Part of my job is the lead them strong to the end. The 40/40s need to work 100% until the end. That means that I need to do the same.

I have been reminded more and more lately that we are always teaching others, and everyone has something to teach us. We can’t deny our constant influence over others, and we can’t assume that someone doesn’t have something to teach us just by their personality, personal appearance, history, etc.

With that in mind, how our team finishes here has great ramifications.

1) This is the first team to use a single-church model within Extreme. No one before us has finished in the way that we need to finish. Pioneer work is always more difficult. We are teaching the clusters in Ambato, Ibarra, and beyond how to finish well and pass the church off to the national leaders.

2) Finishing well helps our 40/40s and the Cercado Cluster demonstrate integrity and character in how we spend these final two months.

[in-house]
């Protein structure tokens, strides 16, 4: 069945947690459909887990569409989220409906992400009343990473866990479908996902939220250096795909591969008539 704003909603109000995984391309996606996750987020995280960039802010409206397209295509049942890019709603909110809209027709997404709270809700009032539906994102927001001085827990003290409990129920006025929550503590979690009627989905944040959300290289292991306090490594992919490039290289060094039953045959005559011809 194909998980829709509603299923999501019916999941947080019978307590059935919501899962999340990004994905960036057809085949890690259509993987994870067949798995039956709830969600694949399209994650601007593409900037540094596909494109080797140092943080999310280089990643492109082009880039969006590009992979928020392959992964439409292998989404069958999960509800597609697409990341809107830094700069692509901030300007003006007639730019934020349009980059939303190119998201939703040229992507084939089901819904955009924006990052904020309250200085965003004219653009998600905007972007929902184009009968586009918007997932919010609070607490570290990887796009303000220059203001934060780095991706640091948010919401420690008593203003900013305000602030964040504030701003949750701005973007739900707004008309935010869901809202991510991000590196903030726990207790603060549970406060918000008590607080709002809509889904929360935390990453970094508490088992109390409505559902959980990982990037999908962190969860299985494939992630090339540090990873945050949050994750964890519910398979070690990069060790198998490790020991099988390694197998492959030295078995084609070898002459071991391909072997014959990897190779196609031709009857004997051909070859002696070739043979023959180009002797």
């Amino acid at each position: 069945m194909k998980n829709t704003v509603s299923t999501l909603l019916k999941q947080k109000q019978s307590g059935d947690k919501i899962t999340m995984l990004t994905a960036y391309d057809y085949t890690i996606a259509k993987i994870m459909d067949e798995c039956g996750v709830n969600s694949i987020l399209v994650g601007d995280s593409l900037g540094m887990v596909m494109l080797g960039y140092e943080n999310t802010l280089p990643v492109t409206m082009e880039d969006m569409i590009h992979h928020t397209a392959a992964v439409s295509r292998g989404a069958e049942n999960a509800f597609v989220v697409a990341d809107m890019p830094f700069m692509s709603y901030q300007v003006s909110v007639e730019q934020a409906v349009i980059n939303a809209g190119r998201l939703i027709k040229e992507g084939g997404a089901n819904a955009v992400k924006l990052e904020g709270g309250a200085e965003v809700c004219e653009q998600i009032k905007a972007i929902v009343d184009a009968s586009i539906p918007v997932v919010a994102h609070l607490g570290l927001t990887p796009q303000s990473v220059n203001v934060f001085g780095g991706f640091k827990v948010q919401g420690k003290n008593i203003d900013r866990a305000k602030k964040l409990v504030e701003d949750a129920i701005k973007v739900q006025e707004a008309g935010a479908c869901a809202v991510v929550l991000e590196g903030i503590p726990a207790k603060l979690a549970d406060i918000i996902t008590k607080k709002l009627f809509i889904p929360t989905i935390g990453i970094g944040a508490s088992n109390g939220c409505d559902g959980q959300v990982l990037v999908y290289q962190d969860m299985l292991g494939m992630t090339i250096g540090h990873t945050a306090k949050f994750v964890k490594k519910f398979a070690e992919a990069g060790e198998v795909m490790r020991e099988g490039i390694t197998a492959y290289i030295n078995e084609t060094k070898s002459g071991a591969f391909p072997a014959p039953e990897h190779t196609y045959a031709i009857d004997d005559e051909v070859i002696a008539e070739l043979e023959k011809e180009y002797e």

3) We are teaching the national leaders in our church how to finish well, how to be different from the world. Hopefully, they can transfer these examples of integrity and character not only to their co-workers in their current jobs, but also to their disciples. One day, they need to pass their responsibilities off to someone, and will need to instill these same values, priorities, and processes.

Our Pastor told the team recently that, if they are not willing to give 100% to the end, then why not just go home? If we are not willing to go all-in, there is no reason to be here. That is a great challenge for me, and for any of you who are in the process of finishing something. Be comforted in the fact that you are not alone.